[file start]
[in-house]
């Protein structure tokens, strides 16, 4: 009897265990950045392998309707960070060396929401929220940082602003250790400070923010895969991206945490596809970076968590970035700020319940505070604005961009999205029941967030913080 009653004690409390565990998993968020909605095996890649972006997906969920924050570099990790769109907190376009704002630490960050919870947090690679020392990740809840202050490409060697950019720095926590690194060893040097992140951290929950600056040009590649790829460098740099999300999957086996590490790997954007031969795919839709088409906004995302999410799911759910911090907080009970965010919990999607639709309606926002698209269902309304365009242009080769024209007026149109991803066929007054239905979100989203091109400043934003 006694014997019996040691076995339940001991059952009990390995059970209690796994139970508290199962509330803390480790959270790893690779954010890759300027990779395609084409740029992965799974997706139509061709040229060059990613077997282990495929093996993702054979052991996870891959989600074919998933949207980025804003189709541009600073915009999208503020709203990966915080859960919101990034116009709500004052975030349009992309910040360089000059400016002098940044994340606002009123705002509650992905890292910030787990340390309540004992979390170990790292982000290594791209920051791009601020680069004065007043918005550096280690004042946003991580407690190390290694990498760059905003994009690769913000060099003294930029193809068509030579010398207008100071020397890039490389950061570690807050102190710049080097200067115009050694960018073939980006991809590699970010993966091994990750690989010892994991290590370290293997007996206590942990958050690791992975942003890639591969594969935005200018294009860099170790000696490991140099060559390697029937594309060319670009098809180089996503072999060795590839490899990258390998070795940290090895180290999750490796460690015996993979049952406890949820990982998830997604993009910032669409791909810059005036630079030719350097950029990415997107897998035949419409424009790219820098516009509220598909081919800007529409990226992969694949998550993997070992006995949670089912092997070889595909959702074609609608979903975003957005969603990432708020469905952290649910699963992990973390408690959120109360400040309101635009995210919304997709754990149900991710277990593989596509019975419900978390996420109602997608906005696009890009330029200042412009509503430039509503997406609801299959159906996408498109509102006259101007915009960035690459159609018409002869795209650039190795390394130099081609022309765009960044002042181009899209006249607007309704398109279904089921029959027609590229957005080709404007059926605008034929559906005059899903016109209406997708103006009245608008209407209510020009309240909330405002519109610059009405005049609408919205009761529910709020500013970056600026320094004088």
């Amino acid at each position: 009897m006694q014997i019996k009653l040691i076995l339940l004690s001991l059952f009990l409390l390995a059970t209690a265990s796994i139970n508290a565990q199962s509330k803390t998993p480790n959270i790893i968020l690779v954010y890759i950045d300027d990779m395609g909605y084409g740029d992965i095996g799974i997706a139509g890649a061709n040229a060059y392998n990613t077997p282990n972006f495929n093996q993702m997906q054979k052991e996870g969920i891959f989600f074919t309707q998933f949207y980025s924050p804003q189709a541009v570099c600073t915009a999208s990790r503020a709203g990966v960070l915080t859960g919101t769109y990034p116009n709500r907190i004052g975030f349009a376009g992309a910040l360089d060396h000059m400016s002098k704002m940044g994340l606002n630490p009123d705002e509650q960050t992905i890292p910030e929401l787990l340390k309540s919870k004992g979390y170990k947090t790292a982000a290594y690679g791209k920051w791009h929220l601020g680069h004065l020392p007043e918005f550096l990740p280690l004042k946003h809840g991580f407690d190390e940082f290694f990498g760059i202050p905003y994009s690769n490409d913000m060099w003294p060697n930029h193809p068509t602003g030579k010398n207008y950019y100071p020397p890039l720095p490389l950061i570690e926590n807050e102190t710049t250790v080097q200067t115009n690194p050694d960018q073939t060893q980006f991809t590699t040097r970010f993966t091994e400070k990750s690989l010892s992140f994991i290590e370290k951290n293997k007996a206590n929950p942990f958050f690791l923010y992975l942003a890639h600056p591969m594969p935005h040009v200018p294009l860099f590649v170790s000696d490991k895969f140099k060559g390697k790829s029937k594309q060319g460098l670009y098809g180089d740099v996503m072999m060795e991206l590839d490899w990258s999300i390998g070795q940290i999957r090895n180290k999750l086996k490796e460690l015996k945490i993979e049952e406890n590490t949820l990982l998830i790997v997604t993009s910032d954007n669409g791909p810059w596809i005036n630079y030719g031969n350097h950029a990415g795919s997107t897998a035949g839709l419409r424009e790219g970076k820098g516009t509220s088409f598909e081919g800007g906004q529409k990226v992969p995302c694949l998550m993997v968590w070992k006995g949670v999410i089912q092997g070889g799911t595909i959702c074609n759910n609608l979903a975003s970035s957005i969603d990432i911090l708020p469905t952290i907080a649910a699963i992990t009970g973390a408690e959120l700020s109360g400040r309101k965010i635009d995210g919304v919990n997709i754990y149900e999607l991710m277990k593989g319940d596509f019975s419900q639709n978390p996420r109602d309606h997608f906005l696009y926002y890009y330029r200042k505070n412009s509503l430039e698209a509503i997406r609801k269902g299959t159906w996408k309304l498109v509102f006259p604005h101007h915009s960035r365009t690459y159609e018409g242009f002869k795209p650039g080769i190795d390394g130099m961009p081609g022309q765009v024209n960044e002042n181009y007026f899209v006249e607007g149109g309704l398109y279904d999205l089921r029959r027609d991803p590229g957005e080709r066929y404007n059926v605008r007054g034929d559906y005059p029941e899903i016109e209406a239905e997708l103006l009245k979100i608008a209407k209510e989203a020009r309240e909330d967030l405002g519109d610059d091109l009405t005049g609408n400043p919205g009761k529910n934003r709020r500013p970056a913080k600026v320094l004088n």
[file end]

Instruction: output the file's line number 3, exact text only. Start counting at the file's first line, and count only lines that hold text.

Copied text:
């Amino acid at each position: 009897m006694q014997i019996k009653l040691i076995l339940l004690s001991l059952f009990l409390l390995a059970t209690a265990s796994i139970n508290a565990q199962s509330k803390t998993p480790n959270i790893i968020l690779v954010y890759i950045d300027d990779m395609g909605y084409g740029d992965i095996g799974i997706a139509g890649a061709n040229a060059y392998n990613t077997p282990n972006f495929n093996q993702m997906q054979k052991e996870g969920i891959f989600f074919t309707q998933f949207y980025s924050p804003q189709a541009v570099c600073t915009a999208s990790r503020a709203g990966v960070l915080t859960g919101t769109y990034p116009n709500r907190i004052g975030f349009a376009g992309a910040l360089d060396h000059m400016s002098k704002m940044g994340l606002n630490p009123d705002e509650q960050t992905i890292p910030e929401l787990l340390k309540s919870k004992g979390y170990k947090t790292a982000a290594y690679g791209k920051w791009h929220l601020g680069h004065l020392p007043e918005f550096l990740p280690l004042k946003h809840g991580f407690d190390e940082f290694f990498g760059i202050p905003y994009s690769n490409d913000m060099w003294p060697n930029h193809p068509t602003g030579k010398n207008y950019y100071p020397p890039l720095p490389l950061i570690e926590n807050e102190t710049t250790v080097q200067t115009n690194p050694d960018q073939t060893q980006f991809t590699t040097r970010f993966t091994e400070k990750s690989l010892s992140f994991i290590e370290k951290n293997k007996a206590n929950p942990f958050f690791l923010y992975l942003a890639h600056p591969m594969p935005h040009v200018p294009l860099f590649v170790s000696d490991k895969f140099k060559g390697k790829s029937k594309q060319g460098l670009y098809g180089d740099v996503m072999m060795e991206l590839d490899w990258s999300i390998g070795q940290i999957r090895n180290k999750l086996k490796e460690l015996k945490i993979e049952e406890n590490t949820l990982l998830i790997v997604t993009s910032d954007n669409g791909p810059w596809i005036n630079y030719g031969n350097h950029a990415g795919s997107t897998a035949g839709l419409r424009e790219g970076k820098g516009t509220s088409f598909e081919g800007g906004q529409k990226v992969p995302c694949l998550m993997v968590w070992k006995g949670v999410i089912q092997g070889g799911t595909i959702c074609n759910n609608l979903a975003s970035s957005i969603d990432i911090l708020p469905t952290i907080a649910a699963i992990t009970g973390a408690e959120l700020s109360g400040r309101k965010i635009d995210g919304v919990n997709i754990y149900e999607l991710m277990k593989g319940d596509f019975s419900q639709n978390p996420r109602d309606h997608f906005l696009y926002y890009y330029r200042k505070n412009s509503l430039e698209a509503i997406r609801k269902g299959t159906w996408k309304l498109v509102f006259p604005h101007h915009s960035r365009t690459y159609e018409g242009f002869k795209p650039g080769i190795d390394g130099m961009p081609g022309q765009v024209n960044e002042n181009y007026f899209v006249e607007g149109g309704l398109y279904d999205l089921r029959r027609d991803p590229g957005e080709r066929y404007n059926v605008r007054g034929d559906y005059p029941e899903i016109e209406a239905e997708l103006l009245k979100i608008a209407k209510e989203a020009r309240e909330d967030l405002g519109d610059d091109l009405t005049g609408n400043p919205g009761k529910n934003r709020r500013p970056a913080k600026v320094l004088n």